High winds require strong flyers, and here's one which arrived on cue. The other week, I recorded my first-ever brunnea form of the Lime Hawk moth; now here is one of the normal type, much more greeny than brown. From their size, I think that both are males, so there will certainly be females out there too. But they seem to have decided to stay at home which is the prudent thing to do in current conditions. Penny and I walked up to the shops yesterday evening and small branches were hurtling down all over the place.
Earlier, I spent an enjoyable hour motionless on the M62 with Guardian colleagues, right by the famous Stott Hall farm which lies between the carriageways where they cross Moss Mire moor. Contrary to legend (alas) this was not the result of some doughty Yorkshireman or woman holding out against HMG. The alignment of the motorway follows the only places in the treacherous bog where the roads could be safely 'floated' on the peat. At least one of those huge excavators sank for ever in the surrounding morass.

Other visitors here, which I will identify at leisure unless (yes please..) Ben or another of my much-appreciated pals does it for me. Two Carpets of some sort and one of the Wainscots, I think. ("Do you know the Wainscots? Charming people...") Up above on the right, though, one I do know: a Lesser Swallow Prominent which took the old saying about 'moths to the lamp' literally.

Sunday 22 May 2011

A drop to drink

I've been at a family gathering in Stow-on-the-Wold where a moth trap wasn't practicable but eagle-eyed nieces, cousins, aunties and other relatives more than made up for that.
Butterflies were surprisingly scarce on a ten-mile walk we ambled along, through the Swells, Lower Slaughter and over Wyck Hill, but we found this recently-vacated chrysalis (that really was eagle-eyed; they're not easy to spot) and the Drinker moth caterpillar above.

I love these, with their Turkish carpet colouring of rich patterns on a velvety blue background. They were also one of the first big catties I found regularly as a boy. That was because of their habit of creeping up large blades of grass to sip the dewdrops at the top, which made them easy to discover - and gives them their name. They tended to pupate soon after capture and then hatch into big yellowy-brown moths which swooped happily away into the Herefordshire countryside.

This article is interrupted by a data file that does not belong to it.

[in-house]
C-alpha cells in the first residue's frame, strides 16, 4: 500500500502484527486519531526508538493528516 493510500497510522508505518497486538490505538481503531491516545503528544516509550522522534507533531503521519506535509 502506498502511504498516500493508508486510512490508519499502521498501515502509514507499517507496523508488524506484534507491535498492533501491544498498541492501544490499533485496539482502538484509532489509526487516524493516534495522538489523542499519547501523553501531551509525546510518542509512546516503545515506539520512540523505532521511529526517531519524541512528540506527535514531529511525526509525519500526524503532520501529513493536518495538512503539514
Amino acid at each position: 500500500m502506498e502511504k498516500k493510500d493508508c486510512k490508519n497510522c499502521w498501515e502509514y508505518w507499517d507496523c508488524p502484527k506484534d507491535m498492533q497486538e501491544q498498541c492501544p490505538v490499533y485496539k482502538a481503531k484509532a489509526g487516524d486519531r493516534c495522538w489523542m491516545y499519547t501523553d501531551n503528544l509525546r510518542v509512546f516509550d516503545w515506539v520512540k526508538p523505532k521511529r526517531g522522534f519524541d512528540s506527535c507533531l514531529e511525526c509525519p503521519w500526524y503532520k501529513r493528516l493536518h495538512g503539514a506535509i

Wednesday 18 May 2011

Tickled pink

It's my birthday, hooray, and I always hope that a nice moth will come to mark the occasion. One has, this beautiful Elephant Hawk, a species which has a special place in my life. When I was 12, the marvellous natural history curator at Leeds Museum, John Armitage, encouraged me and my brother to look for Elephant Hawk caterpillars along the verges of Leeds ring road between Moortown and Adel one August.

It might have been a risky tip, knowing how disappointed children can be, but John knew his stuff and sure enough, we found half-a-dozen of the curious creatures, which resemble elephants' trunks with small eyes at one end. Hence the name for a moth which is elephantine in no other discernible way. They hatched and we saw this beautiful moth at its newly-emerged best. This one which came last night can't have left its pupa that long ago either. Lovely.

Hawk moths have stylishly raked wings, shown here (right) in what looks like a crashed stealth bomber or spacefighter from Star Wars' rebel alliance. I have seen Convolvulus Hawk moths flying round streetlamps in Italy; in fact when I was a teenager, villagers lent me a ladder to catch a few near Ancona. The moths are formidable flyers, as powerful and fast as bats.

Thursday 12 May 2011

Back in action

Since I've written recently about Shandy Hall and Laurence Sterne, it seems appropriate to start this post with the illustration, left. It represents the fact that my trap bulb went phut the other day which had the same effect on my life as the events which led to the famous 'black page' did on Tristram Shandy's. But all is joy now. Watkins and Doncaster speedily sent me a replacement, plus a bit more flex which I hope to use to extend my hunting. And this morning I was nicely rewarded.

This fine beast is a Pale Tussock, expected round about now in the reliable, train timetable way of the UK's seasonal moths, but still enough to make me exclaim with pleasure when I saw him (or maybe her) perched in that characteristic attitude. Attitude is something which this moth has in spades, in addition to abundant and lovely hair. And those britches! They remind me of the old Yorkshire rhyme:

Anne Boleyn had no britches to wear
So King got a sheepskin and made 'er a pair
Leather side out and woolly side in
Eeeh, it were warm in summer for Anne Boleyn

The Pale Tussock has the sense to wear them woolly side out, the comfier way round.

It was slumbering alongside a Swallow Prominent and a Buff Ermine so it was a night of handsome arivals. There was also a smattering of carpetty moths which I will settle down and try to identify, but it's gone a bit chillier and alas my lamp was not burning during the lovely, warm, mothy nights of the weekend. Like the lower lights of Cleveland harbour which inspired Philip Bliss's hymn...